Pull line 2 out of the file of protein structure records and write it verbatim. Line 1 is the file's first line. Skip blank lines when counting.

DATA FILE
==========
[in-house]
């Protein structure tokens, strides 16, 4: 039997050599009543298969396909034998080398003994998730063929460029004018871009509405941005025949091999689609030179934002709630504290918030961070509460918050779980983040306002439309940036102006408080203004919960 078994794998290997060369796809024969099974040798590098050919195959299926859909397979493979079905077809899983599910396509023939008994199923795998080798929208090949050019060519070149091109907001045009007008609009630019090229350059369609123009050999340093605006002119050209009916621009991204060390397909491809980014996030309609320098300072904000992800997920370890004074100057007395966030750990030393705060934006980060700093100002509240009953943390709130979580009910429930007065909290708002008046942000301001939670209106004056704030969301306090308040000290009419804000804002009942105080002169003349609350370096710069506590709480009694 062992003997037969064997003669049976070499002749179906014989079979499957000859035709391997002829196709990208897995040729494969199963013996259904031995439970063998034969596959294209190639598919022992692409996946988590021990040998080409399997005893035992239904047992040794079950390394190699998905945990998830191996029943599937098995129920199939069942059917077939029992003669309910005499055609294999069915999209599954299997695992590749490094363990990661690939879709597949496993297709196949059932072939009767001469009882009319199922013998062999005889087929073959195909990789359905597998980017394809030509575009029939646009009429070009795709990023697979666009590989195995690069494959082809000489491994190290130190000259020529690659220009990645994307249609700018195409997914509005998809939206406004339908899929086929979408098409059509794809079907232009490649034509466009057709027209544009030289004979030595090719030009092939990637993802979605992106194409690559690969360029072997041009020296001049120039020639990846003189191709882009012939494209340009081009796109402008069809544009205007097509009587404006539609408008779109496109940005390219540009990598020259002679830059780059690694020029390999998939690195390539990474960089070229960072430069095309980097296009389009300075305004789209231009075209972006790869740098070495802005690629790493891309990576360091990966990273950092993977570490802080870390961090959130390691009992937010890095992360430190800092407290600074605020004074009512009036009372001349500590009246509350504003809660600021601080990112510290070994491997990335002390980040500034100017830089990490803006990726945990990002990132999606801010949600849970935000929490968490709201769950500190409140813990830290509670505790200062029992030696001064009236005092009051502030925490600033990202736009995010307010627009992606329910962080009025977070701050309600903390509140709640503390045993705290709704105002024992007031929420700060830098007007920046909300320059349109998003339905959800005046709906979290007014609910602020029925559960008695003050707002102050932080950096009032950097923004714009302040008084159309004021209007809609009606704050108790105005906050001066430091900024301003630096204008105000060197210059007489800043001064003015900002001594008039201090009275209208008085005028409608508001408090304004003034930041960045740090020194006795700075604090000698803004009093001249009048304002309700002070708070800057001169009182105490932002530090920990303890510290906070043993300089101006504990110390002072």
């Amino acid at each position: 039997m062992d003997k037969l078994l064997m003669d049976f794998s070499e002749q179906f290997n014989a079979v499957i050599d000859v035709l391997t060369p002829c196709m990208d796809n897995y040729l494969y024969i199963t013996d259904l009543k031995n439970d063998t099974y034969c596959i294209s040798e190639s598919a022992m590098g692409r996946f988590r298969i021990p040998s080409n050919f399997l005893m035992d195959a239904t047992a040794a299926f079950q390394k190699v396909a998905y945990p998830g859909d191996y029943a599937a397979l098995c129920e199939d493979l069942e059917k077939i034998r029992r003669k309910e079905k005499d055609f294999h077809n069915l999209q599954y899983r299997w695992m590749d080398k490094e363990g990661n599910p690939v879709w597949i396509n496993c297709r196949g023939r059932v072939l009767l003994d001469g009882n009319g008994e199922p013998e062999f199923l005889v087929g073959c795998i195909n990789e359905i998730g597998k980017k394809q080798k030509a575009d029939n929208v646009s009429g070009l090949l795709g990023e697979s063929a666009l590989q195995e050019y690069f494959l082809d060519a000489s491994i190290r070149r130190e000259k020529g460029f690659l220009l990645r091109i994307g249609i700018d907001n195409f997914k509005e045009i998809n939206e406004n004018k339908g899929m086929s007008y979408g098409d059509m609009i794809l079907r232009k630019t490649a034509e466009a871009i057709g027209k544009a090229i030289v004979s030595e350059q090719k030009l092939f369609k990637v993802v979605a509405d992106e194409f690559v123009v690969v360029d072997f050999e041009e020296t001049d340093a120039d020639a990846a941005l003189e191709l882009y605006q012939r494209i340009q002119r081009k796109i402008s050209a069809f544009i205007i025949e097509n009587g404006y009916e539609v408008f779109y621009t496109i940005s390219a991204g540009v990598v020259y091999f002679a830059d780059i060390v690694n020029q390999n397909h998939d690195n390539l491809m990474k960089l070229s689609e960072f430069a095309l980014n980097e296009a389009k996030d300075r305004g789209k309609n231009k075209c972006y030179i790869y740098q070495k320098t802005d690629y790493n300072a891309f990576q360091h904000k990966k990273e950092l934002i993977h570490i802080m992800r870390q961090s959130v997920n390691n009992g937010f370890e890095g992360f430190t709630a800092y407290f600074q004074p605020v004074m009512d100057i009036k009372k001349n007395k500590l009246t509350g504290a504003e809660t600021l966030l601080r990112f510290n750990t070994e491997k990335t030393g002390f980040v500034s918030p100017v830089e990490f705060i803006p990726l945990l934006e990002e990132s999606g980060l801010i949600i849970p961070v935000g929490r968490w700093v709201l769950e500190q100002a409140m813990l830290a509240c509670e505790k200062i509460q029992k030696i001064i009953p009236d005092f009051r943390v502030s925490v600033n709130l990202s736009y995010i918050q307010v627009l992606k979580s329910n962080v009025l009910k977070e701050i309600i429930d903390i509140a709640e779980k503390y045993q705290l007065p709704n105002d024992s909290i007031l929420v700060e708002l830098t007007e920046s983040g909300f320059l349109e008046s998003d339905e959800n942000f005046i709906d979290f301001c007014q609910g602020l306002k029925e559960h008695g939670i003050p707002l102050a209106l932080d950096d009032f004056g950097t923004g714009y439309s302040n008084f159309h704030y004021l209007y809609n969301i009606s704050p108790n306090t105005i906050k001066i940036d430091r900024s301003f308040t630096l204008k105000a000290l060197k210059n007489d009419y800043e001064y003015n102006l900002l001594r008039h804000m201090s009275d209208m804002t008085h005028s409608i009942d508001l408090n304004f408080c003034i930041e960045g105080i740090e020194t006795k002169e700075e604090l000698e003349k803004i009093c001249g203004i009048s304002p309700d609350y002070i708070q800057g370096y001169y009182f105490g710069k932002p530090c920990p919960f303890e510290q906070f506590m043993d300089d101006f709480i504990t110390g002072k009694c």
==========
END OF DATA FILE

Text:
């Protein structure tokens, strides 16, 4: 039997050599009543298969396909034998080398003994998730063929460029004018871009509405941005025949091999689609030179934002709630504290918030961070509460918050779980983040306002439309940036102006408080203004919960 078994794998290997060369796809024969099974040798590098050919195959299926859909397979493979079905077809899983599910396509023939008994199923795998080798929208090949050019060519070149091109907001045009007008609009630019090229350059369609123009050999340093605006002119050209009916621009991204060390397909491809980014996030309609320098300072904000992800997920370890004074100057007395966030750990030393705060934006980060700093100002509240009953943390709130979580009910429930007065909290708002008046942000301001939670209106004056704030969301306090308040000290009419804000804002009942105080002169003349609350370096710069506590709480009694 062992003997037969064997003669049976070499002749179906014989079979499957000859035709391997002829196709990208897995040729494969199963013996259904031995439970063998034969596959294209190639598919022992692409996946988590021990040998080409399997005893035992239904047992040794079950390394190699998905945990998830191996029943599937098995129920199939069942059917077939029992003669309910005499055609294999069915999209599954299997695992590749490094363990990661690939879709597949496993297709196949059932072939009767001469009882009319199922013998062999005889087929073959195909990789359905597998980017394809030509575009029939646009009429070009795709990023697979666009590989195995690069494959082809000489491994190290130190000259020529690659220009990645994307249609700018195409997914509005998809939206406004339908899929086929979408098409059509794809079907232009490649034509466009057709027209544009030289004979030595090719030009092939990637993802979605992106194409690559690969360029072997041009020296001049120039020639990846003189191709882009012939494209340009081009796109402008069809544009205007097509009587404006539609408008779109496109940005390219540009990598020259002679830059780059690694020029390999998939690195390539990474960089070229960072430069095309980097296009389009300075305004789209231009075209972006790869740098070495802005690629790493891309990576360091990966990273950092993977570490802080870390961090959130390691009992937010890095992360430190800092407290600074605020004074009512009036009372001349500590009246509350504003809660600021601080990112510290070994491997990335002390980040500034100017830089990490803006990726945990990002990132999606801010949600849970935000929490968490709201769950500190409140813990830290509670505790200062029992030696001064009236005092009051502030925490600033990202736009995010307010627009992606329910962080009025977070701050309600903390509140709640503390045993705290709704105002024992007031929420700060830098007007920046909300320059349109998003339905959800005046709906979290007014609910602020029925559960008695003050707002102050932080950096009032950097923004714009302040008084159309004021209007809609009606704050108790105005906050001066430091900024301003630096204008105000060197210059007489800043001064003015900002001594008039201090009275209208008085005028409608508001408090304004003034930041960045740090020194006795700075604090000698803004009093001249009048304002309700002070708070800057001169009182105490932002530090920990303890510290906070043993300089101006504990110390002072």